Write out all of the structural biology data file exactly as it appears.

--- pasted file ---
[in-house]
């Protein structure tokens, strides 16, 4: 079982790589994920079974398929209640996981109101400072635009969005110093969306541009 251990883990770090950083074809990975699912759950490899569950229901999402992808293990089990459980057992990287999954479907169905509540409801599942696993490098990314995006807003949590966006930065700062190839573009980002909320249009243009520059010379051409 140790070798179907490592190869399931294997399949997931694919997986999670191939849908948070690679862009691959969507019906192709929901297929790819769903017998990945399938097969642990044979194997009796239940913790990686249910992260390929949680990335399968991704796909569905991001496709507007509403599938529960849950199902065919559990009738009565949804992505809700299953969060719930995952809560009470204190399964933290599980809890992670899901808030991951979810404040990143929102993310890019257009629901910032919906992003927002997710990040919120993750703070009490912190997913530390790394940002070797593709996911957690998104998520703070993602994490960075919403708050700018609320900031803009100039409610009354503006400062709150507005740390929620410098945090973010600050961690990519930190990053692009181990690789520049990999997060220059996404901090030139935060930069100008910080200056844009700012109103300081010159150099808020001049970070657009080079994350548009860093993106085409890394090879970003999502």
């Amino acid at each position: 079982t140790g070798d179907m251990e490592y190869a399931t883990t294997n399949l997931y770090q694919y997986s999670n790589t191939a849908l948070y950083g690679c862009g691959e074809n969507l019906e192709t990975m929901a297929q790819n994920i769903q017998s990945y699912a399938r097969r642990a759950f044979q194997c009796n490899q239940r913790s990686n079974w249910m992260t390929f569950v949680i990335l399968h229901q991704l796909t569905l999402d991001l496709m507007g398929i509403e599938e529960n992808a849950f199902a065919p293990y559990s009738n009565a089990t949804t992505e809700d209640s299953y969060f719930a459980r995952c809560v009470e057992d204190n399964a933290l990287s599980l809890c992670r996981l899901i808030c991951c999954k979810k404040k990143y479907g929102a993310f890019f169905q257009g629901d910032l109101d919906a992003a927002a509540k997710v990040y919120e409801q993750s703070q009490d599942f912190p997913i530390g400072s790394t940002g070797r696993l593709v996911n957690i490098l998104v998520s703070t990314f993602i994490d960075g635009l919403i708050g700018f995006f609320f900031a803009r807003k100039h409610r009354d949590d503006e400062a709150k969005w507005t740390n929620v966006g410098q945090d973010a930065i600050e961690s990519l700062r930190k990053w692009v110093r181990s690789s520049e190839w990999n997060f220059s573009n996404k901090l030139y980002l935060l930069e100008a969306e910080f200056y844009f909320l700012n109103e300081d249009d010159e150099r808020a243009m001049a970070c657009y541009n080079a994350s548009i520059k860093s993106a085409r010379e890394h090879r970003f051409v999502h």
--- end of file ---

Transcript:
[in-house]
């Protein structure tokens, strides 16, 4: 079982790589994920079974398929209640996981109101400072635009969005110093969306541009 251990883990770090950083074809990975699912759950490899569950229901999402992808293990089990459980057992990287999954479907169905509540409801599942696993490098990314995006807003949590966006930065700062190839573009980002909320249009243009520059010379051409 140790070798179907490592190869399931294997399949997931694919997986999670191939849908948070690679862009691959969507019906192709929901297929790819769903017998990945399938097969642990044979194997009796239940913790990686249910992260390929949680990335399968991704796909569905991001496709507007509403599938529960849950199902065919559990009738009565949804992505809700299953969060719930995952809560009470204190399964933290599980809890992670899901808030991951979810404040990143929102993310890019257009629901910032919906992003927002997710990040919120993750703070009490912190997913530390790394940002070797593709996911957690998104998520703070993602994490960075919403708050700018609320900031803009100039409610009354503006400062709150507005740390929620410098945090973010600050961690990519930190990053692009181990690789520049990999997060220059996404901090030139935060930069100008910080200056844009700012109103300081010159150099808020001049970070657009080079994350548009860093993106085409890394090879970003999502």
């Amino acid at each position: 079982t140790g070798d179907m251990e490592y190869a399931t883990t294997n399949l997931y770090q694919y997986s999670n790589t191939a849908l948070y950083g690679c862009g691959e074809n969507l019906e192709t990975m929901a297929q790819n994920i769903q017998s990945y699912a399938r097969r642990a759950f044979q194997c009796n490899q239940r913790s990686n079974w249910m992260t390929f569950v949680i990335l399968h229901q991704l796909t569905l999402d991001l496709m507007g398929i509403e599938e529960n992808a849950f199902a065919p293990y559990s009738n009565a089990t949804t992505e809700d209640s299953y969060f719930a459980r995952c809560v009470e057992d204190n399964a933290l990287s599980l809890c992670r996981l899901i808030c991951c999954k979810k404040k990143y479907g929102a993310f890019f169905q257009g629901d910032l109101d919906a992003a927002a509540k997710v990040y919120e409801q993750s703070q009490d599942f912190p997913i530390g400072s790394t940002g070797r696993l593709v996911n957690i490098l998104v998520s703070t990314f993602i994490d960075g635009l919403i708050g700018f995006f609320f900031a803009r807003k100039h409610r009354d949590d503006e400062a709150k969005w507005t740390n929620v966006g410098q945090d973010a930065i600050e961690s990519l700062r930190k990053w692009v110093r181990s690789s520049e190839w990999n997060f220059s573009n996404k901090l030139y980002l935060l930069e100008a969306e910080f200056y844009f909320l700012n109103e300081d249009d010159e150099r808020a243009m001049a970070c657009y541009n080079a994350s548009i520059k860093s993106a085409r010379e890394h090879r970003f051409v999502h």